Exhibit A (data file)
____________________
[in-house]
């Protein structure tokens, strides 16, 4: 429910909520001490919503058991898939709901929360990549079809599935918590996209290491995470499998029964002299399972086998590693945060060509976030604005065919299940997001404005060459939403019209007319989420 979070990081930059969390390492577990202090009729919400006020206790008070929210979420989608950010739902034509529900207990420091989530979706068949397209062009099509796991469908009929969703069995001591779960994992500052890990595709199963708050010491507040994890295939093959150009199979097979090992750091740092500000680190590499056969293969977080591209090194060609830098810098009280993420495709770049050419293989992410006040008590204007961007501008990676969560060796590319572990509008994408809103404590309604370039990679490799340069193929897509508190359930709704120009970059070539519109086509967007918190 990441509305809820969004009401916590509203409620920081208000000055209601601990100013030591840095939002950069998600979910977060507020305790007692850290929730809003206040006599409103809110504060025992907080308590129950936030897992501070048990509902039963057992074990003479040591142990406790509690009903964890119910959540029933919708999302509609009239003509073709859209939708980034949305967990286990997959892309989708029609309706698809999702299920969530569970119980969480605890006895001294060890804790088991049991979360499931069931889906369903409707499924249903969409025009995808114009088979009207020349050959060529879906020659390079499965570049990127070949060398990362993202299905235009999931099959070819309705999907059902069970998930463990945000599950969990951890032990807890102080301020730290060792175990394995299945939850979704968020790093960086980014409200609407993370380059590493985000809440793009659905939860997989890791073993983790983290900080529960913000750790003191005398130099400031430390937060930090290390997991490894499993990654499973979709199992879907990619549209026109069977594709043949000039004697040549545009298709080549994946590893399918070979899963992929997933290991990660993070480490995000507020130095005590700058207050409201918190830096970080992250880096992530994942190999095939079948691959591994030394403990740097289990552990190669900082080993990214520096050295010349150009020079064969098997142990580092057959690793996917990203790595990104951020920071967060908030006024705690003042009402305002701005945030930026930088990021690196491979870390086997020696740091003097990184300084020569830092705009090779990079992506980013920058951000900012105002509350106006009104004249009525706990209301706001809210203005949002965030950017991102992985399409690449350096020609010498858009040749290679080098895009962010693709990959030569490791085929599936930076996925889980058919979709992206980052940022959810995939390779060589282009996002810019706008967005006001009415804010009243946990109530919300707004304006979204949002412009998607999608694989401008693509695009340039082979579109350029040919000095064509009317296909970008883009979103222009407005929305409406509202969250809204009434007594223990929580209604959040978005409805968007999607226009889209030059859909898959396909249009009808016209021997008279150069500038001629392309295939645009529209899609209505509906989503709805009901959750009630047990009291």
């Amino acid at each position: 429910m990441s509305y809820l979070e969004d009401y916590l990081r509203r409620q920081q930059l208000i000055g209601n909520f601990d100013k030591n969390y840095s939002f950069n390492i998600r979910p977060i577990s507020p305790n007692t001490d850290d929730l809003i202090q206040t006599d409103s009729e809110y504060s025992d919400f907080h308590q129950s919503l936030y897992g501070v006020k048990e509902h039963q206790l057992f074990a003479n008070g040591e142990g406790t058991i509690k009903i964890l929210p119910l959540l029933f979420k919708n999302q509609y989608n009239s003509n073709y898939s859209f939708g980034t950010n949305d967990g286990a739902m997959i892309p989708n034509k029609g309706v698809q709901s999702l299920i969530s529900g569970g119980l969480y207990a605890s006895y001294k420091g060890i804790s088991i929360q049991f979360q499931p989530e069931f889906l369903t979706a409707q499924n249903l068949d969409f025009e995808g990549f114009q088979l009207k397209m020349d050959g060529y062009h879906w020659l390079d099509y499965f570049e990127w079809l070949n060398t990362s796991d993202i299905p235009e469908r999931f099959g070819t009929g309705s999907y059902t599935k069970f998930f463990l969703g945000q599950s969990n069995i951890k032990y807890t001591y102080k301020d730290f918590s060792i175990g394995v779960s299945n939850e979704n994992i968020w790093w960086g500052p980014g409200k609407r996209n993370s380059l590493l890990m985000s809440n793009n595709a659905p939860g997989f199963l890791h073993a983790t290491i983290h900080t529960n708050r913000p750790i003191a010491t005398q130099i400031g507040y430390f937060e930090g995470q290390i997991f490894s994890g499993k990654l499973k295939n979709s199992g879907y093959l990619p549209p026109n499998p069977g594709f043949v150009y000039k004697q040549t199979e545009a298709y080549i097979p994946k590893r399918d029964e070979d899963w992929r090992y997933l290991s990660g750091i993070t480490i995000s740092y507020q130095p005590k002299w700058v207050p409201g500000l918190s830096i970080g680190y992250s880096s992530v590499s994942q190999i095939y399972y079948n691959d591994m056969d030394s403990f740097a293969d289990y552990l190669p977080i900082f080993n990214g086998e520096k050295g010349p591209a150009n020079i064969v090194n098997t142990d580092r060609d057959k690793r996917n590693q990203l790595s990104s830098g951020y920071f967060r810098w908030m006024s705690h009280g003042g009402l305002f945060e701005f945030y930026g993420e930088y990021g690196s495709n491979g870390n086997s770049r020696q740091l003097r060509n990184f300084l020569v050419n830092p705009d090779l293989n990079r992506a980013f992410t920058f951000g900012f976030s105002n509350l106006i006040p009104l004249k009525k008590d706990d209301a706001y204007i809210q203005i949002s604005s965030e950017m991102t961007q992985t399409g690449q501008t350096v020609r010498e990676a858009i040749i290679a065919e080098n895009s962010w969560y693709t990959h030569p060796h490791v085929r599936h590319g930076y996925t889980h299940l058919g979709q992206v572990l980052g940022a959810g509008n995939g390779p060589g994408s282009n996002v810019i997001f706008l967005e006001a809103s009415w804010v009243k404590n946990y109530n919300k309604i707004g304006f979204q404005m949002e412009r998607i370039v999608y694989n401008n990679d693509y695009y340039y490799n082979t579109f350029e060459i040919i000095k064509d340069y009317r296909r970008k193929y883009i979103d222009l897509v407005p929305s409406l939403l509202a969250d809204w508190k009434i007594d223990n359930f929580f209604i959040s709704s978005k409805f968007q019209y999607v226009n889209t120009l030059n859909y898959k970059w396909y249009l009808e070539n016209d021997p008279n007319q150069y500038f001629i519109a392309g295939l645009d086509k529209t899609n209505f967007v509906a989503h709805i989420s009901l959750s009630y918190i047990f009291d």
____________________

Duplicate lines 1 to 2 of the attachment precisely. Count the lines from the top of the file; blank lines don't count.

[in-house]
């Protein structure tokens, strides 16, 4: 429910909520001490919503058991898939709901929360990549079809599935918590996209290491995470499998029964002299399972086998590693945060060509976030604005065919299940997001404005060459939403019209007319989420 979070990081930059969390390492577990202090009729919400006020206790008070929210979420989608950010739902034509529900207990420091989530979706068949397209062009099509796991469908009929969703069995001591779960994992500052890990595709199963708050010491507040994890295939093959150009199979097979090992750091740092500000680190590499056969293969977080591209090194060609830098810098009280993420495709770049050419293989992410006040008590204007961007501008990676969560060796590319572990509008994408809103404590309604370039990679490799340069193929897509508190359930709704120009970059070539519109086509967007918190 990441509305809820969004009401916590509203409620920081208000000055209601601990100013030591840095939002950069998600979910977060507020305790007692850290929730809003206040006599409103809110504060025992907080308590129950936030897992501070048990509902039963057992074990003479040591142990406790509690009903964890119910959540029933919708999302509609009239003509073709859209939708980034949305967990286990997959892309989708029609309706698809999702299920969530569970119980969480605890006895001294060890804790088991049991979360499931069931889906369903409707499924249903969409025009995808114009088979009207020349050959060529879906020659390079499965570049990127070949060398990362993202299905235009999931099959070819309705999907059902069970998930463990945000599950969990951890032990807890102080301020730290060792175990394995299945939850979704968020790093960086980014409200609407993370380059590493985000809440793009659905939860997989890791073993983790983290900080529960913000750790003191005398130099400031430390937060930090290390997991490894499993990654499973979709199992879907990619549209026109069977594709043949000039004697040549545009298709080549994946590893399918070979899963992929997933290991990660993070480490995000507020130095005590700058207050409201918190830096970080992250880096992530994942190999095939079948691959591994030394403990740097289990552990190669900082080993990214520096050295010349150009020079064969098997142990580092057959690793996917990203790595990104951020920071967060908030006024705690003042009402305002701005945030930026930088990021690196491979870390086997020696740091003097990184300084020569830092705009090779990079992506980013920058951000900012105002509350106006009104004249009525706990209301706001809210203005949002965030950017991102992985399409690449350096020609010498858009040749290679080098895009962010693709990959030569490791085929599936930076996925889980058919979709992206980052940022959810995939390779060589282009996002810019706008967005006001009415804010009243946990109530919300707004304006979204949002412009998607999608694989401008693509695009340039082979579109350029040919000095064509009317296909970008883009979103222009407005929305409406509202969250809204009434007594223990929580209604959040978005409805968007999607226009889209030059859909898959396909249009009808016209021997008279150069500038001629392309295939645009529209899609209505509906989503709805009901959750009630047990009291």